Glossary Home Movements

Epic Theatre

Epic theatre was a theatrical movement that began in the early twentieth century and last through the middle of the period. It consisted of new political dramas and was inspired by the social climate of the time.

The name “epic theatre” does not refer to the scope of the plays, or the grand form they take. Instead, is emphasizes the nature of the plays and what their intentions are. They focus on the audience’s perspective and reaction to the piece. They use numerous modernist and sometimes surprising techniques in order to accomplish this. One of the most important features of this genre is the playwright’s desire to make the audience see the world the way it is. These writers are not, as many others are, interested in transporting their audience somewhere else or allowing them to suspend their disbelief. 

Epic Theatre definition, characteristics, and examples

Epic Theatre Definition

Epic theatre is a theatrical movement of the mid-twentieth century. It was concerned with inspiring the audience to see the world the way it is.

This was accomplished through various techniques. These are listed out below but include poor or ironic acting, captions, obvious set transitions, actors speaking with audience members, and the actors stepping out of their roles. Often, actors would also play multiple characters ensuring the audience could not, for a moment, consider what they’re seeing on stage as real. 

Important Playwrights 

Bertolt Brecht 

Brecht was born Eugen Berthold Friedrich Brecht in Februar 1898. He was a German playwright and poet who spent much of his life collaborating with composer Hanns Eisler. He is noted for his work on theories of epic theatre and what he called “the so-called V-effect. Bretcht is well regarded for his contributions to theatre as well as to political and social philosophy. He often used his work to criticize cultural happenings he disagreed with. When composing his plays, Brecht wanted to treat each element of the play separately. He often used comedy to separate his audiences from events.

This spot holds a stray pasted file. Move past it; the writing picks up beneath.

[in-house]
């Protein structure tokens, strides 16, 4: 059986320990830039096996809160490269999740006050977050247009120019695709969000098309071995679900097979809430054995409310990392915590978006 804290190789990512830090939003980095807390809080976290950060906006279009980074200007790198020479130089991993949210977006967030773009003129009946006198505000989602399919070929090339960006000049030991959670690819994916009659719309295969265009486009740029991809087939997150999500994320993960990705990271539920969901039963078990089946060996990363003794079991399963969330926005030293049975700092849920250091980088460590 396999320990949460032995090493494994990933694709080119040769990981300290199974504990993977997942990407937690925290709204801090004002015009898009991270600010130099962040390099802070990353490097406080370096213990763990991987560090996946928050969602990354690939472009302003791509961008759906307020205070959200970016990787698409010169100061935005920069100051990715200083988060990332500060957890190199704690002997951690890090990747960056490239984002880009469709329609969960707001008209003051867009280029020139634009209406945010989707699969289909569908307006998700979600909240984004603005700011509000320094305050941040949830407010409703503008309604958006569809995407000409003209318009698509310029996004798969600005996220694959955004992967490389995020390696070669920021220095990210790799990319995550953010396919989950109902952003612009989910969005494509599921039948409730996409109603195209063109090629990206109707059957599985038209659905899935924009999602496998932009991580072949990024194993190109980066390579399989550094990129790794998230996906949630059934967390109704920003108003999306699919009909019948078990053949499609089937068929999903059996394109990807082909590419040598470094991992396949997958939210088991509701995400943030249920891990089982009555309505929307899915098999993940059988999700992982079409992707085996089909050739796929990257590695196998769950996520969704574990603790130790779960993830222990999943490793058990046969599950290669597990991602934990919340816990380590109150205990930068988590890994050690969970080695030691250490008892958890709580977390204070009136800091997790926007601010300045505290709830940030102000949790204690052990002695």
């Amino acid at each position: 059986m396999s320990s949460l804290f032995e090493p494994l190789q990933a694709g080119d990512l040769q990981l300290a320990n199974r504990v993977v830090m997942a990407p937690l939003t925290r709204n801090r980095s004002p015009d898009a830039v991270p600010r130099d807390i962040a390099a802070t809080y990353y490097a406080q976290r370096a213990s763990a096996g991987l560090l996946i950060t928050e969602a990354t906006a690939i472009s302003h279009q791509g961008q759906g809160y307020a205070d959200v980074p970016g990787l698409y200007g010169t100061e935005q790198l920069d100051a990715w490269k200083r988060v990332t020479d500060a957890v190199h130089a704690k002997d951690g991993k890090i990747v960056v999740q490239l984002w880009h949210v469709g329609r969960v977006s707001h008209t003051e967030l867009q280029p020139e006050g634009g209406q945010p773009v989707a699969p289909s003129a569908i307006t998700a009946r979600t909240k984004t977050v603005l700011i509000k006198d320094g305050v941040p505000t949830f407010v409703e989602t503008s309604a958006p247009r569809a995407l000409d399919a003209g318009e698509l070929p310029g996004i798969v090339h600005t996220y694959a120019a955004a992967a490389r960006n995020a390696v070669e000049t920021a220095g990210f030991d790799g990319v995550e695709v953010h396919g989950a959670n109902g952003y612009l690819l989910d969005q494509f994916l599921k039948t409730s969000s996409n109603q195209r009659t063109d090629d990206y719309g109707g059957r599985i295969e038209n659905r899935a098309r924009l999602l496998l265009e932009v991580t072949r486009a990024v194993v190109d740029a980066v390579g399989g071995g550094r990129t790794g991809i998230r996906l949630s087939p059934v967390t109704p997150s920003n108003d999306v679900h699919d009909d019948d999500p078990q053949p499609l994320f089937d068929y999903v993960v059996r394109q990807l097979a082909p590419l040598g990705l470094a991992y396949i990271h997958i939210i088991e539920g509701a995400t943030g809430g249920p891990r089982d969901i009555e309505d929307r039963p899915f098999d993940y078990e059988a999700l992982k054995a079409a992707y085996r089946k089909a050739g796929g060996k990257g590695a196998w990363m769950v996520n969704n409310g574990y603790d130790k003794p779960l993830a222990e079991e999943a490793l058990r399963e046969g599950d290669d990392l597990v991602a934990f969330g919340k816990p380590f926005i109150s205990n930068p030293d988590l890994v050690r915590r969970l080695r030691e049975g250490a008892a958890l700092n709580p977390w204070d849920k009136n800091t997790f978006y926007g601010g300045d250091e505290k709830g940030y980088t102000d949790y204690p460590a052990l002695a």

Erwin Piscator 

Anther well-known practitioner of epic theatre. He was born in December 1893 in Greifenstein-Ulm and is considered to be one of the most important writers of the movement. He sought to influence voters with his works and make left-wing policies clear. This was accomplished through the use of lectures, moving sets, and other mechanical devices. His contribution to the movement has been described by Günther Rühle as “the boldest advance made by the German stage” during the 20th century, according to Erwin Piscator: Dream and Achievement. 

Epic Theatre Characteristics 

Epic theatre is often defined in the terms of what Bertolt Brecht named the “alienation effect” or “Verfremdungseffekt.” Sometimes also known as the estrangement effect, its characteristics are defined below: 

  • Captions explaining what’s going on on stage/screen.
  • Emphasizes the audience’s perspective.
  • Actors summarizing events that have just played out.